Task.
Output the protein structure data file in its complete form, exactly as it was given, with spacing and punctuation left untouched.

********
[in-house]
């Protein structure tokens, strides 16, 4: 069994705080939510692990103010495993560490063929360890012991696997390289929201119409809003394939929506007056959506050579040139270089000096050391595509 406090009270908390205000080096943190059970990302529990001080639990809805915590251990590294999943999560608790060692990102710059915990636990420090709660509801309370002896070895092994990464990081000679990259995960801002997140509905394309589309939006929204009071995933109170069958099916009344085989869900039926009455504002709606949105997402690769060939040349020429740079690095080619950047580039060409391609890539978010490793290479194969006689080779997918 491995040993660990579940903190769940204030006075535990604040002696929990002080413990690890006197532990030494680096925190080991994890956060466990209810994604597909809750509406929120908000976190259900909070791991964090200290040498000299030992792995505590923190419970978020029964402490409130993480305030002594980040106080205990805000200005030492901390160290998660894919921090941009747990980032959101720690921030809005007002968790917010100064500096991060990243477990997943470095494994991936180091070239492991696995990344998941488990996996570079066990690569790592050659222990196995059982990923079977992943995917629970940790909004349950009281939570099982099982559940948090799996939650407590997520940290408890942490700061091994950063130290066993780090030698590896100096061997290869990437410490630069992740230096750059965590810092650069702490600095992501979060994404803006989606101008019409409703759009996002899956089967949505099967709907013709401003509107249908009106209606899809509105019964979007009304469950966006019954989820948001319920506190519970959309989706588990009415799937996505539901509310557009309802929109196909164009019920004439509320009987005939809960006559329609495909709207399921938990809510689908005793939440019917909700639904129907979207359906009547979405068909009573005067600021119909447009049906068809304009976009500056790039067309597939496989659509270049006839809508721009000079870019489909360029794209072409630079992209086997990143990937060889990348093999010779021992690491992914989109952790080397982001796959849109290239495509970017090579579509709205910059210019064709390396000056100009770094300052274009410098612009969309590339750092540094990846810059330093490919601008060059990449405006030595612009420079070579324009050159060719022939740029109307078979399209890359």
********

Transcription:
[in-house]
């Protein structure tokens, strides 16, 4: 069994705080939510692990103010495993560490063929360890012991696997390289929201119409809003394939929506007056959506050579040139270089000096050391595509 406090009270908390205000080096943190059970990302529990001080639990809805915590251990590294999943999560608790060692990102710059915990636990420090709660509801309370002896070895092994990464990081000679990259995960801002997140509905394309589309939006929204009071995933109170069958099916009344085989869900039926009455504002709606949105997402690769060939040349020429740079690095080619950047580039060409391609890539978010490793290479194969006689080779997918 491995040993660990579940903190769940204030006075535990604040002696929990002080413990690890006197532990030494680096925190080991994890956060466990209810994604597909809750509406929120908000976190259900909070791991964090200290040498000299030992792995505590923190419970978020029964402490409130993480305030002594980040106080205990805000200005030492901390160290998660894919921090941009747990980032959101720690921030809005007002968790917010100064500096991060990243477990997943470095494994991936180091070239492991696995990344998941488990996996570079066990690569790592050659222990196995059982990923079977992943995917629970940790909004349950009281939570099982099982559940948090799996939650407590997520940290408890942490700061091994950063130290066993780090030698590896100096061997290869990437410490630069992740230096750059965590810092650069702490600095992501979060994404803006989606101008019409409703759009996002899956089967949505099967709907013709401003509107249908009106209606899809509105019964979007009304469950966006019954989820948001319920506190519970959309989706588990009415799937996505539901509310557009309802929109196909164009019920004439509320009987005939809960006559329609495909709207399921938990809510689908005793939440019917909700639904129907979207359906009547979405068909009573005067600021119909447009049906068809304009976009500056790039067309597939496989659509270049006839809508721009000079870019489909360029794209072409630079992209086997990143990937060889990348093999010779021992690491992914989109952790080397982001796959849109290239495509970017090579579509709205910059210019064709390396000056100009770094300052274009410098612009969309590339750092540094990846810059330093490919601008060059990449405006030595612009420079070579324009050159060719022939740029109307078979399209890359």